but it would be nice to have a couple more wouldn’t have much competition for views teams in there to make it more exciting,” Debecause the NFL is on Sundays, and the othBoeuf said. er major leagues are in their regular season. My proposal to start expansion is a sixAnd what do sports fans like more than tourteam playoff. All five of the Power Five connaments and underdogs? ference champions get an automatic bid. With the current format, the Group of Those conferences are the Big Ten, SEC, Big Five teams realistically don’t get to con12, Pac 12 and the ACC. They play their ninetend for a national championship. Without game conference schedule, and then the conplaying an unheard of pre-season schedule, ference championship on December 1. teams don’t have a chance to prove themAnd the sixth team? One selves in the regular of the Group of Five teams. season. For the second In FBS football, there are ten straight year, UCF has conferences. The Power Five gone undefeated, but are superior, but the other five still weren’t in any constill deserve a chance. In toversation for the college day’s four-team playoff, these football playoff. teams don’t have a chance to DeBoeuf likes the play for the national champiidea of more teams getonship. We’ve all seen March ting a chance, but thinks Madness, and we know the that UCF’s conference kind of run an underdog can OUT OF LUCK: With my needs to be considered make. So to get the sixth spot, new playoff, independents when looking at their the Group of Five would have like Notre Dame would have success. a tournament throughout No- to join a conference to qualify. “By expanding the vember to earn the spot. field to six teams you Instead of picking their own This is what it would could get some of those look like. The five lower con- schedule, they would play in a [smaller] teams in, but ferences: Conference USA, conference like everyone else. with that being said if Mid-American Conference, (Photo illustration by Rick Lytle) you take a team like the Mountain West, the Sun UCF and put them in Belt and the American Athletic Conference, the SEC or the Big 10 they’re probably not have a total of 10 divisions. If the divisions undefeated any- more,” DeBoeuf said. all evened out, they would have six teams And finally, to dispel the argument that each. Even with a pre-season, each division it would be too much on the players’ bodies. could crown a champion by the end of OcDivision I FCS (the lower level of Division tober. The 10 remaining teams could play I) has a 24-team tournament. Division two a tournament throughout November, and has a 28-team tournament, and those in the everyone else could continue playing their championship play 15 straight weekends. conference schedule. My format would be asking Division I playEven if it isn’t reasonable for the domi- ers to play the same regular season they do nant Power Five conferences to completely now, which is 12 weeks long, then the three change their schedule to adopt a massive rounds of playoff games are all separated by tournament, something like this could give two weeks. publicity to the smaller conferences and As for Notre Dame, if you want to be in, bring in revenue if a big television compa- go join the ACC. Clemson could use some ny picked up the tournament. They also competition.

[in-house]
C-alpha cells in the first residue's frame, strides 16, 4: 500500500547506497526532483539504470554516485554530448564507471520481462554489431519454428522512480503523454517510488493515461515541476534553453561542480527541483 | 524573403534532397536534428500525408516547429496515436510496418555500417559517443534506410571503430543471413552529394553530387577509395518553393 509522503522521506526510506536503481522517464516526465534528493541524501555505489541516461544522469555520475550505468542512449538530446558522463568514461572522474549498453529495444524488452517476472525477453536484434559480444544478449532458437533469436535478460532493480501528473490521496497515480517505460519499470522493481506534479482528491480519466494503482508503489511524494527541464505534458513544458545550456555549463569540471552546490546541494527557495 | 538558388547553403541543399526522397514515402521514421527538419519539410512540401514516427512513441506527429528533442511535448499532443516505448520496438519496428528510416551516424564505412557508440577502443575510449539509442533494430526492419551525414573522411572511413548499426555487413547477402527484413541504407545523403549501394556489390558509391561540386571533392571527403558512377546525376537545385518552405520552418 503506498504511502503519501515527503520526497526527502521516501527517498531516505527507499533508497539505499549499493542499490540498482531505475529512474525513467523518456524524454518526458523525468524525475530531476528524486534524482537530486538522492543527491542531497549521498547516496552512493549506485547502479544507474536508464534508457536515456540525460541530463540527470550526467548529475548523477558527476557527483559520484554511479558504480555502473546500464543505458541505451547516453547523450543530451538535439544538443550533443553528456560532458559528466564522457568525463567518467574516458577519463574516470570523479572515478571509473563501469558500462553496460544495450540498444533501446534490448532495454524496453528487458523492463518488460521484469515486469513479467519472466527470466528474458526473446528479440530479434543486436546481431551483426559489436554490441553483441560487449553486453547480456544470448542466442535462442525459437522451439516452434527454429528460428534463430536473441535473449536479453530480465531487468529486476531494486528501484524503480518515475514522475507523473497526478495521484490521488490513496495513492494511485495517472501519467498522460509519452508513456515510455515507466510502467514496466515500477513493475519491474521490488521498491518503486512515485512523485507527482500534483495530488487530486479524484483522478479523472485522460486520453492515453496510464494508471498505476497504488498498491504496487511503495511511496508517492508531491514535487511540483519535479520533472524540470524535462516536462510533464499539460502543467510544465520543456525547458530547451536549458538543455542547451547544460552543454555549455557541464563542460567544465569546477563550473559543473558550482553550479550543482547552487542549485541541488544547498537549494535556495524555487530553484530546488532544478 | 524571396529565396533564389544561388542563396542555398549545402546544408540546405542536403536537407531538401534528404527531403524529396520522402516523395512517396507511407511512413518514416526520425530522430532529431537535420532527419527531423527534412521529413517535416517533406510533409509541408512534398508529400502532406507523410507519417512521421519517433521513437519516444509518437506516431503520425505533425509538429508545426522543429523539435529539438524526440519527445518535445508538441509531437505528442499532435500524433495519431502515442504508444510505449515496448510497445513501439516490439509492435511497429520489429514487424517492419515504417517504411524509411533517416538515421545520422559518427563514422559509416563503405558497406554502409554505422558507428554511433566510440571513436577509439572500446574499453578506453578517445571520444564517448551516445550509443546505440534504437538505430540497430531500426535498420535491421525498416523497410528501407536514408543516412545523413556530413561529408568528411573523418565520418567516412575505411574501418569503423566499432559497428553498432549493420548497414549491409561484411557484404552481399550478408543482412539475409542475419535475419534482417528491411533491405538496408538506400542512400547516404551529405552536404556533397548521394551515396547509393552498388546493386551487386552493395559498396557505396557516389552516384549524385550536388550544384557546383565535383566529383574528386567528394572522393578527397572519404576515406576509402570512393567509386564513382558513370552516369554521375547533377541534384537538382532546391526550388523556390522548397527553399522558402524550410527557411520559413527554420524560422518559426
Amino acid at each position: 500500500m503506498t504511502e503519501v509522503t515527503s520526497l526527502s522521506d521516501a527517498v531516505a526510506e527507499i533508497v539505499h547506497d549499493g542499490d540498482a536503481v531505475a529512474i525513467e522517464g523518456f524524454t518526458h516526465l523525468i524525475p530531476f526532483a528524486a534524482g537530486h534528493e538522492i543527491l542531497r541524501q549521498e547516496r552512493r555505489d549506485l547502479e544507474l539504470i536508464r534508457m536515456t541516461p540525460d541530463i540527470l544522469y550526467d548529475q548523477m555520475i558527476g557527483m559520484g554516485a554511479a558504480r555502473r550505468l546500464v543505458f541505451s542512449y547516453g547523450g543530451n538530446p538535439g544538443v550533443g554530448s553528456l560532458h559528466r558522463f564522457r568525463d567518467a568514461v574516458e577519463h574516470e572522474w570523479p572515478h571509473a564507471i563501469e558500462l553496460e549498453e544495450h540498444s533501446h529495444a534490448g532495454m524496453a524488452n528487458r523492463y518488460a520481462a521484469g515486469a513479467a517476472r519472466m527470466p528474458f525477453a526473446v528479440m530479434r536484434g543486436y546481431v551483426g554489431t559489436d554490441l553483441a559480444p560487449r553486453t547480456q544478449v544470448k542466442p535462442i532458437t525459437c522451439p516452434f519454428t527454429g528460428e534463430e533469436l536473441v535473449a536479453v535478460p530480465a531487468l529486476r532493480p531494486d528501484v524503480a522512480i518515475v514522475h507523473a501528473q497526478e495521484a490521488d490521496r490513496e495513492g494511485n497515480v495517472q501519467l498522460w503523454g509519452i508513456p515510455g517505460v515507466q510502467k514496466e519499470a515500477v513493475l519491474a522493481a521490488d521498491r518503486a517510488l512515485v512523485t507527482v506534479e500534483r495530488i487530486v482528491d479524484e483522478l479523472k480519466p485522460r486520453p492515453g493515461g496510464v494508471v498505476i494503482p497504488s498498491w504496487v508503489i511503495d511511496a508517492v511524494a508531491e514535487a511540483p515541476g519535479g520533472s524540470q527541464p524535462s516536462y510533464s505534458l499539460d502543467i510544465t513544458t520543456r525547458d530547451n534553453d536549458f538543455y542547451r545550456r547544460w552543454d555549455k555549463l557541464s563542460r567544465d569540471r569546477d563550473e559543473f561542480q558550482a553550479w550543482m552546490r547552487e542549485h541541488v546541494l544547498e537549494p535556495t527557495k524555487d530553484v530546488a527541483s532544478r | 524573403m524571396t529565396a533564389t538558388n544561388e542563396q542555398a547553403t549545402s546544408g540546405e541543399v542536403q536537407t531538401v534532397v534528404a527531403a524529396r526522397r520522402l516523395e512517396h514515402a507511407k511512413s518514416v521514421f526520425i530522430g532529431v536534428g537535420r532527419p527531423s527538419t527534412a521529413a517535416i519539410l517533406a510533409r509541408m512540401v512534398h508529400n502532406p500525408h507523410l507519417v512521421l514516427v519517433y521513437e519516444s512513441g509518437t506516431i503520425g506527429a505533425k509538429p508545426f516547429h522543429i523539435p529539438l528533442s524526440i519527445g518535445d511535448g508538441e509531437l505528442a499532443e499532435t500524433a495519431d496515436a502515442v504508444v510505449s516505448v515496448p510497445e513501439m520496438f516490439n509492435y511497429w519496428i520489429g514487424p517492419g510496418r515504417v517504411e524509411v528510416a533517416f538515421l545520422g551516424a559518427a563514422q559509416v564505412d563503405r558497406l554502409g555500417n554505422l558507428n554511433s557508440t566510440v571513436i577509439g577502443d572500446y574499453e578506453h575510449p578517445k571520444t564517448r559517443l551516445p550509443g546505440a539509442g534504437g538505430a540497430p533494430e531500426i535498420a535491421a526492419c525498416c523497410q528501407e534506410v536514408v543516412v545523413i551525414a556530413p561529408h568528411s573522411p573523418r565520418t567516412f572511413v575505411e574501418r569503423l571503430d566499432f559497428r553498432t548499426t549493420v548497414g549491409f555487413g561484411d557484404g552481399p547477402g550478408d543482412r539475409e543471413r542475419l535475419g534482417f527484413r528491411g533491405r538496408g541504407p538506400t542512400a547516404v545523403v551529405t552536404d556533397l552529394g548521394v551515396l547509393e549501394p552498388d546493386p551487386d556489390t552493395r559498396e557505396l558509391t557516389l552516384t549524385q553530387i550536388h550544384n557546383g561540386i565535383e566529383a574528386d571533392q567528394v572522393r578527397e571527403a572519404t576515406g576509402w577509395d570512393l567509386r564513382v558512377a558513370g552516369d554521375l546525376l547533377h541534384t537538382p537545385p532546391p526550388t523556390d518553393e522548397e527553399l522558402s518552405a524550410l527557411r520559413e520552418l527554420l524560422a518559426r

What are you trying to accomplish this season? “As a team, we are trying to accomplish making it down to state and getting a state trophy. Personally, I am trying to get 30 wins and make it down to individual state.” How have you been preparing for the season? “I have been preparing by going hard every day in practice and making my teammates go hard with me in order to accomplish our goals.” Do you think you will wrestle in college? “I have been looking at wrestling at Whitewater. It is a Division III school in Wisconsin. I talked to the coach on a visit, and they are open to anyone trying to join the team.”